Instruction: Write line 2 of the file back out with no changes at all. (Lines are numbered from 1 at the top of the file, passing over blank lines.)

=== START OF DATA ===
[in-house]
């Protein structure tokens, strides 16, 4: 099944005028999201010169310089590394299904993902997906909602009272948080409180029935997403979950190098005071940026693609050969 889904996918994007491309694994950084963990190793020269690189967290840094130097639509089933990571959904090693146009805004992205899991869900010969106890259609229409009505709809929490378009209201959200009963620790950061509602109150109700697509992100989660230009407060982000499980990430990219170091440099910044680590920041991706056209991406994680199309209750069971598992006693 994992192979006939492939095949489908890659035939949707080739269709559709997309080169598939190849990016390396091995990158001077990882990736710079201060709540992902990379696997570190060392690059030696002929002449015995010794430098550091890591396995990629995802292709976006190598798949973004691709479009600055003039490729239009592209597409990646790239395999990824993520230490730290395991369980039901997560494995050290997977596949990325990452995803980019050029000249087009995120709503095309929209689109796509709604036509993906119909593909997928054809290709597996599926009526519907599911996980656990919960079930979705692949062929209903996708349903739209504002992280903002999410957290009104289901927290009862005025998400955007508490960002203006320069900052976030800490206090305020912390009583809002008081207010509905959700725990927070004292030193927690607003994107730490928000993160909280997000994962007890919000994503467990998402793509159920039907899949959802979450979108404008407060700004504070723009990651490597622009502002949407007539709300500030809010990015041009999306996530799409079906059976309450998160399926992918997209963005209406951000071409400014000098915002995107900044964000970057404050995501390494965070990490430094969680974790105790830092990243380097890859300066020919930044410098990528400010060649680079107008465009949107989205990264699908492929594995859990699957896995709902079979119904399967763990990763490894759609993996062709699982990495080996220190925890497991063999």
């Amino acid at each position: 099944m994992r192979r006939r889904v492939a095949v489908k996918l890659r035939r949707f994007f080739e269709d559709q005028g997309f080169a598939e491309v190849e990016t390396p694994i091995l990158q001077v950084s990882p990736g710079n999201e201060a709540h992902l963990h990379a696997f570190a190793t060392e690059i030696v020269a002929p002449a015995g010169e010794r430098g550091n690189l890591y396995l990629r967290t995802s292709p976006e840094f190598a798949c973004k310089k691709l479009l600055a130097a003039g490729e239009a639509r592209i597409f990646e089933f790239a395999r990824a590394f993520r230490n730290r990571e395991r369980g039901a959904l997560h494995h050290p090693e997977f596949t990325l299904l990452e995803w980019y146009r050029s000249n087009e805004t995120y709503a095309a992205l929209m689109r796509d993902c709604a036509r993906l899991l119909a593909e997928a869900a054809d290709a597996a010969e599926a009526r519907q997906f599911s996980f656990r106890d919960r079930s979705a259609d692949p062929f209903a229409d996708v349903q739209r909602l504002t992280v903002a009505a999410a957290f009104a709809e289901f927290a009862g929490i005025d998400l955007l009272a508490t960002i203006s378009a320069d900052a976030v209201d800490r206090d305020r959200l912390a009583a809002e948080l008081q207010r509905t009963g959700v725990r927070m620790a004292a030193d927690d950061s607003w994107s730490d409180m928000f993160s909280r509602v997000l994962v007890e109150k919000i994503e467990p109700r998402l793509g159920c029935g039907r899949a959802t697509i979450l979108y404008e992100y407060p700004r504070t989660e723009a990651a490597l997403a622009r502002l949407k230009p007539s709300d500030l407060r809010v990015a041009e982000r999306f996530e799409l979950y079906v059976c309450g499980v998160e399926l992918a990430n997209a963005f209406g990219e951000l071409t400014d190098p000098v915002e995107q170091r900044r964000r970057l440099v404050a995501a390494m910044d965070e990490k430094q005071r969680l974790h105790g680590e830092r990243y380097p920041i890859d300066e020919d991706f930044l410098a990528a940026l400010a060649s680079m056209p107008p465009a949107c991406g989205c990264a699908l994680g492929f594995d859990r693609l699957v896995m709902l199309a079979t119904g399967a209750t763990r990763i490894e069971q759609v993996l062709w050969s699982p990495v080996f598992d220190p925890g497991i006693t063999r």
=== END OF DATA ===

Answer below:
């Protein structure tokens, strides 16, 4: 099944005028999201010169310089590394299904993902997906909602009272948080409180029935997403979950190098005071940026693609050969 889904996918994007491309694994950084963990190793020269690189967290840094130097639509089933990571959904090693146009805004992205899991869900010969106890259609229409009505709809929490378009209201959200009963620790950061509602109150109700697509992100989660230009407060982000499980990430990219170091440099910044680590920041991706056209991406994680199309209750069971598992006693 994992192979006939492939095949489908890659035939949707080739269709559709997309080169598939190849990016390396091995990158001077990882990736710079201060709540992902990379696997570190060392690059030696002929002449015995010794430098550091890591396995990629995802292709976006190598798949973004691709479009600055003039490729239009592209597409990646790239395999990824993520230490730290395991369980039901997560494995050290997977596949990325990452995803980019050029000249087009995120709503095309929209689109796509709604036509993906119909593909997928054809290709597996599926009526519907599911996980656990919960079930979705692949062929209903996708349903739209504002992280903002999410957290009104289901927290009862005025998400955007508490960002203006320069900052976030800490206090305020912390009583809002008081207010509905959700725990927070004292030193927690607003994107730490928000993160909280997000994962007890919000994503467990998402793509159920039907899949959802979450979108404008407060700004504070723009990651490597622009502002949407007539709300500030809010990015041009999306996530799409079906059976309450998160399926992918997209963005209406951000071409400014000098915002995107900044964000970057404050995501390494965070990490430094969680974790105790830092990243380097890859300066020919930044410098990528400010060649680079107008465009949107989205990264699908492929594995859990699957896995709902079979119904399967763990990763490894759609993996062709699982990495080996220190925890497991063999």